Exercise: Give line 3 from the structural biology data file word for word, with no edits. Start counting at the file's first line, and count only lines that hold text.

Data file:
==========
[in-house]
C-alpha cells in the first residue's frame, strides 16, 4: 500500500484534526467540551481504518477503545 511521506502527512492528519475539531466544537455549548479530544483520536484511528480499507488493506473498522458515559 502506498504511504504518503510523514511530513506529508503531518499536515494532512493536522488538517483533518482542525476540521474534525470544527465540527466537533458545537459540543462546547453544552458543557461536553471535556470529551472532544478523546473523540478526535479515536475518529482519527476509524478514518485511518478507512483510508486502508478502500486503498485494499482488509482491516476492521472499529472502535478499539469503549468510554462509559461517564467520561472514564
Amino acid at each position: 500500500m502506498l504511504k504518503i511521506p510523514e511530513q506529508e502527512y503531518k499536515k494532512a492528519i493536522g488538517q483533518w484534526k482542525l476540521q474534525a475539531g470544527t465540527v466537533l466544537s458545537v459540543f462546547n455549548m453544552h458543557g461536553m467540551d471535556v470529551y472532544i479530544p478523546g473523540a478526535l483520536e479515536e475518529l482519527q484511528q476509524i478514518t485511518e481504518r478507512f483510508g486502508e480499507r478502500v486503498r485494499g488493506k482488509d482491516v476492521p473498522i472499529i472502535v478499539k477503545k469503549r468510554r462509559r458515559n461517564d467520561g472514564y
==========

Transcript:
Amino acid at each position: 500500500m502506498l504511504k504518503i511521506p510523514e511530513q506529508e502527512y503531518k499536515k494532512a492528519i493536522g488538517q483533518w484534526k482542525l476540521q474534525a475539531g470544527t465540527v466537533l466544537s458545537v459540543f462546547n455549548m453544552h458543557g461536553m467540551d471535556v470529551y472532544i479530544p478523546g473523540a478526535l483520536e479515536e475518529l482519527q484511528q476509524i478514518t485511518e481504518r478507512f483510508g486502508e480499507r478502500v486503498r485494499g488493506k482488509d482491516v476492521p473498522i472499529i472502535v478499539k477503545k469503549r468510554r462509559r458515559n461517564d467520561g472514564y